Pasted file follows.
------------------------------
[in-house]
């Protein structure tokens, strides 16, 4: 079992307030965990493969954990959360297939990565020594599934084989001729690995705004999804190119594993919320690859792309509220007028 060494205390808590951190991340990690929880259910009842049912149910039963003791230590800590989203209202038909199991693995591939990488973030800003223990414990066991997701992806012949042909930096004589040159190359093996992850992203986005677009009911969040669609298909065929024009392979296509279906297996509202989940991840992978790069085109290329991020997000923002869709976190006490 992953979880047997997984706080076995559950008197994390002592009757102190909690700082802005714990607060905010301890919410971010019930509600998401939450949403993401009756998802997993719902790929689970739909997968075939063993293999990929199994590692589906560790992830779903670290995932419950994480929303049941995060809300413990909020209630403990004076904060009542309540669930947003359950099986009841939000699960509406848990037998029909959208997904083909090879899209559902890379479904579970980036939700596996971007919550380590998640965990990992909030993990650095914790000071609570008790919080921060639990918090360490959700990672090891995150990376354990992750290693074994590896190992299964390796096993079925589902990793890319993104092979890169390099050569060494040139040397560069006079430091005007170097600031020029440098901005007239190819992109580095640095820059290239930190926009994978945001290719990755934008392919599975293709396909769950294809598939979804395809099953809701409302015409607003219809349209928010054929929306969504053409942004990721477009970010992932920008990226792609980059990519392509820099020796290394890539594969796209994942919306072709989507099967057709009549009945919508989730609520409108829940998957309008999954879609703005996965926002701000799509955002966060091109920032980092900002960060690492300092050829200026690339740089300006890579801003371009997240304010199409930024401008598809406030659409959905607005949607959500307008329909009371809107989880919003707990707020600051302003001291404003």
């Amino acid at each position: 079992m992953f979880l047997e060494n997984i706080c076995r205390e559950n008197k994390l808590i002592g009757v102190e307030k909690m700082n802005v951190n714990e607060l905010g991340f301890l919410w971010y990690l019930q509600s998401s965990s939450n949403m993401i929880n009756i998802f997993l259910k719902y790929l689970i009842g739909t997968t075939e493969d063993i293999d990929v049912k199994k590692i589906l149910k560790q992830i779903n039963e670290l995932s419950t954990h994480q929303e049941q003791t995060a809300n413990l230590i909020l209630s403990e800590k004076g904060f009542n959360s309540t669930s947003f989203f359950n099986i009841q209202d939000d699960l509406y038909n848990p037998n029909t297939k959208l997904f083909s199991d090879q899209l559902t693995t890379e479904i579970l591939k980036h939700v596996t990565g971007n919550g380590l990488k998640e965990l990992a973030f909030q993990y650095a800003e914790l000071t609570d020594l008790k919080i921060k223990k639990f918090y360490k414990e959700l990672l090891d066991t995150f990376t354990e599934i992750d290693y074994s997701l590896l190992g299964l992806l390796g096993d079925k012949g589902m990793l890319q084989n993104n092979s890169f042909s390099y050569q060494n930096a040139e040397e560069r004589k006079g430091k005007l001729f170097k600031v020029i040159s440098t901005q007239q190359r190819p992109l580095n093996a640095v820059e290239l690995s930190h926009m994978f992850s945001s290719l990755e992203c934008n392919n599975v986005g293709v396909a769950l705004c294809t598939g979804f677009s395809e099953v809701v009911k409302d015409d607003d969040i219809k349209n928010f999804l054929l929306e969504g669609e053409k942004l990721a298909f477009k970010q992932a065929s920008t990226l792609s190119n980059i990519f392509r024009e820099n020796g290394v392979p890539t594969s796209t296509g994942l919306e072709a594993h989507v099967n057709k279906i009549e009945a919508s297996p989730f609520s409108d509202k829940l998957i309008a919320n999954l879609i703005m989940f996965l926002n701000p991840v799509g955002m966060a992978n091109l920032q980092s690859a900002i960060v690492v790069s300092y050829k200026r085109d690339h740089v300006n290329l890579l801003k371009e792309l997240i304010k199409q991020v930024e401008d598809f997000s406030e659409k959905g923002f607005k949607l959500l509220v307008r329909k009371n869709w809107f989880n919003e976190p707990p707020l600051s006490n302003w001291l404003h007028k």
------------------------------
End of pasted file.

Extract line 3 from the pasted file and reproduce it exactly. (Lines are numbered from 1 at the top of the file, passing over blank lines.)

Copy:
């Amino acid at each position: 079992m992953f979880l047997e060494n997984i706080c076995r205390e559950n008197k994390l808590i002592g009757v102190e307030k909690m700082n802005v951190n714990e607060l905010g991340f301890l919410w971010y990690l019930q509600s998401s965990s939450n949403m993401i929880n009756i998802f997993l259910k719902y790929l689970i009842g739909t997968t075939e493969d063993i293999d990929v049912k199994k590692i589906l149910k560790q992830i779903n039963e670290l995932s419950t954990h994480q929303e049941q003791t995060a809300n413990l230590i909020l209630s403990e800590k004076g904060f009542n959360s309540t669930s947003f989203f359950n099986i009841q209202d939000d699960l509406y038909n848990p037998n029909t297939k959208l997904f083909s199991d090879q899209l559902t693995t890379e479904i579970l591939k980036h939700v596996t990565g971007n919550g380590l990488k998640e965990l990992a973030f909030q993990y650095a800003e914790l000071t609570d020594l008790k919080i921060k223990k639990f918090y360490k414990e959700l990672l090891d066991t995150f990376t354990e599934i992750d290693y074994s997701l590896l190992g299964l992806l390796g096993d079925k012949g589902m990793l890319q084989n993104n092979s890169f042909s390099y050569q060494n930096a040139e040397e560069r004589k006079g430091k005007l001729f170097k600031v020029i040159s440098t901005q007239q190359r190819p992109l580095n093996a640095v820059e290239l690995s930190h926009m994978f992850s945001s290719l990755e992203c934008n392919n599975v986005g293709v396909a769950l705004c294809t598939g979804f677009s395809e099953v809701v009911k409302d015409d607003d969040i219809k349209n928010f999804l054929l929306e969504g669609e053409k942004l990721a298909f477009k970010q992932a065929s920008t990226l792609s190119n980059i990519f392509r024009e820099n020796g290394v392979p890539t594969s796209t296509g994942l919306e072709a594993h989507v099967n057709k279906i009549e009945a919508s297996p989730f609520s409108d509202k829940l998957i309008a919320n999954l879609i703005m989940f996965l926002n701000p991840v799509g955002m966060a992978n091109l920032q980092s690859a900002i960060v690492v790069s300092y050829k200026r085109d690339h740089v300006n290329l890579l801003k371009e792309l997240i304010k199409q991020v930024e401008d598809f997000s406030e659409k959905g923002f607005k949607l959500l509220v307008r329909k009371n869709w809107f989880n919003e976190p707990p707020l600051s006490n302003w001291l404003h007028k």